Thinking about Rubin’s charmed circle in terms of older people’s sexual practices reveals some interesting inversions in which types of sex are privileged. While traditionally older people have been expected not to be sexually active at all, nowadays there are new pressures to remain sexually active as part of a wider project of ‘successful’ ageing. For some older people, this may demand using ‘unnatural’ technologies such as Viagra or hormone replacements. For others, it may entail redefining what constitutes good sex or reasserting the undesirability of sex in later life. When older people form new partnerships in later life, living ‘in sin’ may be the morally preferred option. Procreative sex by older people is usually framed as bad and unnatural, as can be seen in the anxieties around post-menopausal child-bearing. In this paper I discuss commonalities and differences between differently (sexually) positioned older people, drawing on a range of empirical studies.

 

Describing the Circle: A descriptive exploration of trans and sexuality

Christina Richards

Trans people have historically been situated at the nexus of gender and sexuality in both the empirical literature from diverse traditions and mainstream popular culture. This situation has taken place, in part, through the co-option of trans voices by scholars and others, who have tended towards a homogenization of experience, identity and practice which is not necessarily reflective of the actual realities of trans people.  This has tended to position trans people as being outside the ‘charmed circle’ of acceptable sexualities, while at the same time suggesting that they are inauthentically endeavouring to inhabit the safe spaces within the inner reaches.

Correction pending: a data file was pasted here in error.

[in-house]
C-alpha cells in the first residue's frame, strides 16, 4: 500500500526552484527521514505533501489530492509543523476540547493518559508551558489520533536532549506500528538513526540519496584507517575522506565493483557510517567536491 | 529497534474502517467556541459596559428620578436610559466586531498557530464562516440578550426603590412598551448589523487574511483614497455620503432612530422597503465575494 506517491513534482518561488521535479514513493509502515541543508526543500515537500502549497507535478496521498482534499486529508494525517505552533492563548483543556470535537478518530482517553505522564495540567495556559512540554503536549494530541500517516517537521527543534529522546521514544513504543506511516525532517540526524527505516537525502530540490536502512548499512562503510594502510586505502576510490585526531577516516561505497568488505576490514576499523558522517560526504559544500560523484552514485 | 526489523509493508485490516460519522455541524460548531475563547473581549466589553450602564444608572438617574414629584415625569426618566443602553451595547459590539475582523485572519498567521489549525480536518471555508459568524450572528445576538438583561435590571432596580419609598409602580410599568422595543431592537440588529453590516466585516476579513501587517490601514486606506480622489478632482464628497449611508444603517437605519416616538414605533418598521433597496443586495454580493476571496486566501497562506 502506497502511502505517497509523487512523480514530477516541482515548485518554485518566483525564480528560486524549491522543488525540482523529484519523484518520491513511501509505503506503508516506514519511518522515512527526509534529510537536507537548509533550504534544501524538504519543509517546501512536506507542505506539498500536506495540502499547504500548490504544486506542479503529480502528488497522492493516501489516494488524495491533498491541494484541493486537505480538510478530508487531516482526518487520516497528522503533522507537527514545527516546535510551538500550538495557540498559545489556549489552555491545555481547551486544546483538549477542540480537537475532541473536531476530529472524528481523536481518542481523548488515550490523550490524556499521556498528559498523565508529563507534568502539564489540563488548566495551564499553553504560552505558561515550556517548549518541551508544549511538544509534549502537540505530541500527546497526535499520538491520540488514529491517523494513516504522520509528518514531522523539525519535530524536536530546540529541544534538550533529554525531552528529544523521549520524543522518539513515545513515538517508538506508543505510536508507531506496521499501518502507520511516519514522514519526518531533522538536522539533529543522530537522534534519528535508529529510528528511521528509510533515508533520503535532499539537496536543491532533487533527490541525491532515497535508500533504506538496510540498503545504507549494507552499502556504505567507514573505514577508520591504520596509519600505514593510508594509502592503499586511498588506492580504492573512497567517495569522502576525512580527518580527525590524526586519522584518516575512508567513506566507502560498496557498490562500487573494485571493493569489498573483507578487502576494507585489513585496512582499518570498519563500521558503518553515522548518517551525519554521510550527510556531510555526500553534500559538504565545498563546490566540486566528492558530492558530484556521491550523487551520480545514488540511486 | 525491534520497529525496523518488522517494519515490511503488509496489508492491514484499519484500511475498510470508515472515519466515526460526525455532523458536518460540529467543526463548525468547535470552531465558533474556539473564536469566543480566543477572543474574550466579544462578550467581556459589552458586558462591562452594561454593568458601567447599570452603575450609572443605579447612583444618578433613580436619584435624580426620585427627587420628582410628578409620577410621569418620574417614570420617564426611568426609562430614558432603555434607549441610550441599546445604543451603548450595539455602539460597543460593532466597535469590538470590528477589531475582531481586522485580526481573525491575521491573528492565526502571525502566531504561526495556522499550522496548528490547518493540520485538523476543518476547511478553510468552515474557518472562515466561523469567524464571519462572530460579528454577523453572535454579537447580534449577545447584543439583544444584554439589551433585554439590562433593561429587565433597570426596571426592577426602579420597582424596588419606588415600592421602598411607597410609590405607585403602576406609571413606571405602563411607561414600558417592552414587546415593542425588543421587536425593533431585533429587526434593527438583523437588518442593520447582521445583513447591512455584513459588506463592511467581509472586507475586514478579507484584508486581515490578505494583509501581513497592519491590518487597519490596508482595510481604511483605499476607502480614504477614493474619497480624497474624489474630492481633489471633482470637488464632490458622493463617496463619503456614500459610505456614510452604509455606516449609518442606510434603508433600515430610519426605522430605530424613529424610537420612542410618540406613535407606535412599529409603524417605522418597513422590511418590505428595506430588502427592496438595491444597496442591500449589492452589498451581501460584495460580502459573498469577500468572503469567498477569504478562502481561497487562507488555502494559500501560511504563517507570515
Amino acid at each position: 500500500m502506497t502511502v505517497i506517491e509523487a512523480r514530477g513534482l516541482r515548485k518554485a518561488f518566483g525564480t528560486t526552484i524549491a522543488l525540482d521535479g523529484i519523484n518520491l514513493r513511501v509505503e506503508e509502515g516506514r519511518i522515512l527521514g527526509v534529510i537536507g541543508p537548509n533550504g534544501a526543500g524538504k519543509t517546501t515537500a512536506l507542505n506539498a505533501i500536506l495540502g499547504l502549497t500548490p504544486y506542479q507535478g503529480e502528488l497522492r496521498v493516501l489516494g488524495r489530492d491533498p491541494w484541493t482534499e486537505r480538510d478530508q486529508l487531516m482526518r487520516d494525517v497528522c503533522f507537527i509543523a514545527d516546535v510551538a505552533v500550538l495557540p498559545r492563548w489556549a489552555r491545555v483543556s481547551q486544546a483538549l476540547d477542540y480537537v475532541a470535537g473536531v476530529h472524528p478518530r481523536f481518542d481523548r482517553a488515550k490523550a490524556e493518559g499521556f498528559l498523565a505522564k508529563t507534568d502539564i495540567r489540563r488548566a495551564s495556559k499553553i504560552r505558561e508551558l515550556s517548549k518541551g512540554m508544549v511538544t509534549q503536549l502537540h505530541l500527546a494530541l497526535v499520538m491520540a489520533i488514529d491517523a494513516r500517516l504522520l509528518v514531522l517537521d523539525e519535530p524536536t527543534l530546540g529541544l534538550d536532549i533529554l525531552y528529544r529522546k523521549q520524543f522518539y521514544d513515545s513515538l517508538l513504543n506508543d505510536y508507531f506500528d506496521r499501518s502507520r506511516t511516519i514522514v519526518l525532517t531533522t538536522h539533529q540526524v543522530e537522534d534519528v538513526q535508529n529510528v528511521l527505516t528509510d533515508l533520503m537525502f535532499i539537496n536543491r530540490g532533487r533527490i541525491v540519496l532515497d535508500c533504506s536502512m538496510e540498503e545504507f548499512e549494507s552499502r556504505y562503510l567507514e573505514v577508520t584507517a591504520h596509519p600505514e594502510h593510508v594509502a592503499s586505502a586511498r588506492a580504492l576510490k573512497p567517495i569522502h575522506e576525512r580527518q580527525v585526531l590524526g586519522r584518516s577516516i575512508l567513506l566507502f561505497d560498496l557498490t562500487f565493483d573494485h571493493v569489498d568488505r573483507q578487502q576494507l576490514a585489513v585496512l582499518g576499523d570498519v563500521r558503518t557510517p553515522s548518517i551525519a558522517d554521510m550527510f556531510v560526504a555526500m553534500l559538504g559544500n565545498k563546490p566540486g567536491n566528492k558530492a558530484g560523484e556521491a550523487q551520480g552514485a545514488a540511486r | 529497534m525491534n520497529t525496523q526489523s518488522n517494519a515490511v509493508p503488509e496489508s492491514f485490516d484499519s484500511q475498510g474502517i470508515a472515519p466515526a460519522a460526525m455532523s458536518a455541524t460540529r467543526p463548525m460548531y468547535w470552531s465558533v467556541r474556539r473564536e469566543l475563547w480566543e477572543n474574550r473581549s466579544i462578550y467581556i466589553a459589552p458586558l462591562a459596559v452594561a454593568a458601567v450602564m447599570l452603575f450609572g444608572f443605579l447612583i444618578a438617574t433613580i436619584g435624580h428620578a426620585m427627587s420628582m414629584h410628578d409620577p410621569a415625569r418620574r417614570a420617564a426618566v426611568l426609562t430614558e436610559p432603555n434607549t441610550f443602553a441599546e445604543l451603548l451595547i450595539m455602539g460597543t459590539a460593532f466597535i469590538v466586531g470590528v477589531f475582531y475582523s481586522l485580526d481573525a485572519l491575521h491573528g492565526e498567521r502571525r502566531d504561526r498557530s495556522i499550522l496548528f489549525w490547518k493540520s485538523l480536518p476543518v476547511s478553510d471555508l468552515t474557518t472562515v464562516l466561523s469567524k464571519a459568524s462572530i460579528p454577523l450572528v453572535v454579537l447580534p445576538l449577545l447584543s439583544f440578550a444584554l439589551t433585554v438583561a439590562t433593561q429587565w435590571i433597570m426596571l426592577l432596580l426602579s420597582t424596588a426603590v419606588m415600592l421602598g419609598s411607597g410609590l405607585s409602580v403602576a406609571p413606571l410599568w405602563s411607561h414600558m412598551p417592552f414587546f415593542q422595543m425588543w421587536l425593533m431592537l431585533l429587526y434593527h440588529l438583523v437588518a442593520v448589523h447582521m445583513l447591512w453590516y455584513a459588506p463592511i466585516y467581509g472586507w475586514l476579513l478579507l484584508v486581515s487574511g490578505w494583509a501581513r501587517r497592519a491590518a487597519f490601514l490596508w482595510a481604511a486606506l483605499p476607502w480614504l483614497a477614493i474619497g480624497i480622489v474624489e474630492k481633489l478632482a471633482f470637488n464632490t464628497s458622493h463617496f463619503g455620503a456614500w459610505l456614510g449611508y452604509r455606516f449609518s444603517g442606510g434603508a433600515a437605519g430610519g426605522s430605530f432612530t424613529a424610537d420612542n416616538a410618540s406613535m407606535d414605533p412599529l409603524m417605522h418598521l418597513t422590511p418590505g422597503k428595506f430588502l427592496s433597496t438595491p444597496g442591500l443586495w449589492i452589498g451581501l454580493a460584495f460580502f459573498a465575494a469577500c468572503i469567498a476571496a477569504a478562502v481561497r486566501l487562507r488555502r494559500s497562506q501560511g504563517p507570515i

Consequently this paper will present data drawn from trans people’s own narratives and descriptions about their sexualities. In addition mainstream pornography which situates trans people as both subjects and objects will be presented, and an attempt will be made to disentangle sex, sexuality and gender within these discourses.

 

The panel went well, I think. It was certainly very well attended and we had some really interesting questions and comments from the audience.

Next stop for me is writing my paper up. I have a self-imposed-with-no-real-sanction deadline of submitting it ‘by the end of July’ and a ‘will embarrass me if I fail to meet it’ deadline of having a first draft by the 25th June, since the OU’s Feminist Reading Group is going to comment on it at our beginning of July meeting. Deadlines are the only way I ever get round to writing anything.

10th May 2012

Conference notes: Sexual Cultures, Brunel, 20th-22nd April 2012

Filed under: Uncategorized — rememberingmyhat @ 11:23
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Some more than usually raw notes taken at a conference. The conference was ‘Sexual cultures’, organised by the Onscenity network. I was only able to attend one day, the 21st. In this post, I’ll just put the first keynote, since I took the most notes on this, being freshest at the beginning of the day. Others to follow.

Martin Barker Keynote

Prof  of film and television studies at the Universityof East Anglia

Going to the dark side: Rethinking the issue of sexual fantasy

(cc) Ludie Cochrane

Or, New title:  The unspeakable issue: pornography and sexual fantasy

All the main languages for talking about porn don’t allow you to talk about pleasure.